11.21.2005 5:27pm
eddie (mail):
I am really not sure what this is all about.

Is this simply a rant against the legitimacy of the Nobel Prizes. As a matter of law, the Nobel Prize is about as weighty as winning the lottery vis a vis any adjudicated sentence.

Is this a public relations problem? Are you suggesting that once someone has been convicted by a jury of his peers that any and all "good news" about such individual be suppressed to protect the victims (or any relatives)? Would anyone be complaining if a felon were found to be dying of an incureable disease that he contracted from his sinful ways?

Or as some posters have acknowledged is this simply a backdoor argument regarding capital punishment?

Do those who think capital punishment is wonderful, suddenly feel uncomfortable with the fact that humans, and their behavior are not easily described by a simple black and white picture? Is it easier to dehumanize convicted felons? (And more importantly are you all arguing that that should be the legal affect?) Are we saying one strike and you cease to have any rights? And don't let anyone (especially foreigners) mess with the security of that warm feeling?

Leland: I think you and the professor protesteth too much. If this is a "legal" discussion then why even mention the affect of winning the Nobel Peace prize (or for that matter whether someone in jail is born again and suddenly is converting all of the inmates)? Why should it matter at all what some Scandinavians think is or is not appropriate? Or is all of this discussion an exegesis concerning "victims" rights.

How quickly everyone is willing to give up freedoms, to exercise the more instinctive and less ideally based need for retribution. And if retribution is the source of authority for our penal/legal system, then nothing, I repeat nothing, should be able to mitigate same.

Is everyone ready to take that great leap backward?
11.21.2005 5:34pm
JohnAnnArbor:
I'll bet Mumia's been nominated for the Peace Prize too. Doesn't change the fact that he's wasting valuable oxygen by still being alive.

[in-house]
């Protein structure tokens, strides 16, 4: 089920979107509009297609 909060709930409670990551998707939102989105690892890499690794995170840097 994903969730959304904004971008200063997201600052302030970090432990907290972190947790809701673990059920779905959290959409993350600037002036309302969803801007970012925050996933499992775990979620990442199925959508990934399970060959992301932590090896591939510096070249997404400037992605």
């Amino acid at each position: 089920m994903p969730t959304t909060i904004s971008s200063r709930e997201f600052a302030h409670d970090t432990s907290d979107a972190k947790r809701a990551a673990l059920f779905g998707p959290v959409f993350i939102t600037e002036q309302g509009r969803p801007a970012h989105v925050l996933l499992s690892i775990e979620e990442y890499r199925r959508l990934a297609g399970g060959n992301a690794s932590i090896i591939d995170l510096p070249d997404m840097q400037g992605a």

11.21.2005 5:39pm
JohnAnnArbor:
eddie, I like how you put the word "victims" in scare quotes, to make it clear that you couldn't care less about the victims of crime.
11.21.2005 5:41pm
Jordan (mail):
Is it easier to dehumanize convicted felons?

I'd say that brutally murdering someone is a very effective way of dehumanizing yourself.

How quickly everyone is willing to give up freedoms, to exercise the more instinctive and less ideally based need for retribution.

Yes, well when you commit a crime you are punished by having some of your freedoms taken away, regardless of whether the goal is reform or retribution.
11.21.2005 5:53pm
Eugene Volokh (www):
I certainly don't want dehumanize murderers -- after all, if a nonhuman (say, a dog, or a defective product) kills a person I don't morally condemn the nonhuman. I morally condemn murderers precisely because I realize that they are human, and deserve to be judged according to the standards we apply to humans.

But in any event, eddie, I'm not "rant[ing] against the legitimacy of the Nobel Prizes." For all the Prizes' flaws, if someone had won a Nobel Peace Prize or even a Nobel Prize in Literature, that would be a pretty significant argument to consider in deciding on clemency. Perhaps one may still reject the argument for various reasons, but one can't casually dismiss it.

I'm condemning people's quick references to Nobel Prize nominations as if those nominations were meaningful (and with no acknowledgement to readers that the nominations are actually largely meaningless).
11.21.2005 6:11pm
Buck Turgidson (mail):
I was going to respond to Eugene's post but noted that there were so many comments that the point would easily be lost. Then I saw this from Justin:


when people point out that Williams was nominated for a nobel peace prize, what they mean was that he was seriously nominated for valid reasons and (probably) seriously considered.